I started with population.
There are 19 cities in the Midwest and South that were home to at
least 500,000 people in 2000, the date of the last census
(http://www.demographia.com/db-uscity98.htm). I included California
cities because they can technically be considered the South,
particularly if you?re using weather as a cut-off more than straight
geography. If you?re not partial to the left coast, please ignore Los
Angeles, San Diego, San Francisco, and San Jose.
For cost of living, I used Yahoo! Real Estate city profiles such as
I?ve compared the Cost of Living Index for each city to the U.S.
What constitutes culture is a matter of debate. I included three
possible tools for you. The Yahoo! profiles include a Culture Index. I
don?t know exactly what that entails, but based on the relative scores
for cities I know well, I have to assume it gives high points for such
things as museums, theater, music, and restaurants, and possibly
A Forbes survey on the best cities for singles also rated cities
according to the quality of their culture and nightlife. Forbes rated
40 cities, ranking them in order, with 1 the best rating possible. Of
the 19 cities we are considering, Forbes ranked 15 of them, counting
Dallas and Fort Worth as one city. I included the Forbes culture and
nightlife ranks for your perusal as well, leaving blanks for the
unranked cities. I separated Dallas and Fort Worth in my spreadsheet
but assigned them the same rank based on the Forbes data.
I used air quality as a proxy for pollution. The Yahoo! reports
included an air-quality index. All of the cities I looked at were
considerably lower than the U.S. average of 44. That makes sense, as
we?re concentrating on large metropolitan areas, which will always
have a higher concentration of industry and automobile pollution. The
dirtiest cities are ranked 1.
Regarding climate, I also turned to the Yahoo! reports. The reports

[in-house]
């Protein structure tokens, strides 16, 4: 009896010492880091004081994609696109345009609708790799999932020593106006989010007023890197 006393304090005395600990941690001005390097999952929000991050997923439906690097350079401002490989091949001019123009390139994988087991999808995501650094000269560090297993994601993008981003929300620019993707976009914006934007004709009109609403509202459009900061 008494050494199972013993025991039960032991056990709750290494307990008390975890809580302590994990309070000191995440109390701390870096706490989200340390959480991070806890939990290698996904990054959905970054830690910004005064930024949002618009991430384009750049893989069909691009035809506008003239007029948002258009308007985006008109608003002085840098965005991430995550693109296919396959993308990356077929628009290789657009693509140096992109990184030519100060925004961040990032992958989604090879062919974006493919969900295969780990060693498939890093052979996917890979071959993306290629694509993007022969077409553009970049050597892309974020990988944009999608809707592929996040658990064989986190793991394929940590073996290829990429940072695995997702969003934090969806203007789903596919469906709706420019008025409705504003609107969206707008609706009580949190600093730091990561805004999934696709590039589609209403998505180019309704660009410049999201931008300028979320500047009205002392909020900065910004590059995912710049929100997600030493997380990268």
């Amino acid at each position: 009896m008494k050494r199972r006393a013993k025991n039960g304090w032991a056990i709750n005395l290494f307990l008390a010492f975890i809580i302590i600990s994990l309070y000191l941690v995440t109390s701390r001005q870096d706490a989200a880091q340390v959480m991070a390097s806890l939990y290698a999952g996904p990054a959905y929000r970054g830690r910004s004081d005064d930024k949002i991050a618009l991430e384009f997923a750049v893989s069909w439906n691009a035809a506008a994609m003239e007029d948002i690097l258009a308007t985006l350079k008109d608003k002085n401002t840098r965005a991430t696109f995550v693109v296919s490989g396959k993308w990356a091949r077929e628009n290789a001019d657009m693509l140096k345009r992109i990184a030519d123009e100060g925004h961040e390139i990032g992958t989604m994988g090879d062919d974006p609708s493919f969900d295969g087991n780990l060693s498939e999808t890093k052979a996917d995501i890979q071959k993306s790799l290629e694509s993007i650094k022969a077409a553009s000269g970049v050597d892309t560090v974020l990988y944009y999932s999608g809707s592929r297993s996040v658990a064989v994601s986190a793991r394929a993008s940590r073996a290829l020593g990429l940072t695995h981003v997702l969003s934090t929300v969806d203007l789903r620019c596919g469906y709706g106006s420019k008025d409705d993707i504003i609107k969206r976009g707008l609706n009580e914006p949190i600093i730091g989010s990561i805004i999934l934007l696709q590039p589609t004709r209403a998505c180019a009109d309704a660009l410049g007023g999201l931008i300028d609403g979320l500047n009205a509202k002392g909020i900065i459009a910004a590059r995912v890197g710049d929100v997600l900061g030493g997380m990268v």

contained the average winter high and low, and the average summer high
and low. I took the average of the highs and lows for winter and
summer to get a basic idea of the average temperature. (Yes, you
statisticians out there, the average of the average high and the
average low is not the average of the entire sample. But it should be
within spitting difference of that average.) To measure the extremity
of temperature, I subtracted the low temperature from the high
As a proxy for fitness, I used the fitness survey published in Men?s
Health magazine. This high-profile survey ranks the 25 fittest and
fattest cities in the country. I?ve included in my spreadsheet whether
the cities we?re considering made either list. The survey considered
14 categories, including the number of gyms, health-food stores, bars,
and fast-food restaurants, park acreage, home use of televisions,
participation in sports, etc.
To determine the ?gay-friendliness? of the city, I turned to the Gay
Index. Researchers at Carnegie Mellon University developed this index
based on the percentage of gay residents in the city. This information
is based on the 1990 Census, so the core data is not current. However,
this is the most widely referenced Gay Index available, and the
percentages have probably not changed much in most cities. I included
both the actual Gay Index statistic and each city?s ranking among the
total of 50 ranked.
The average ranking is 1.32, and the only cities on the list
substantially higher than the average are San Francisco, Austin, San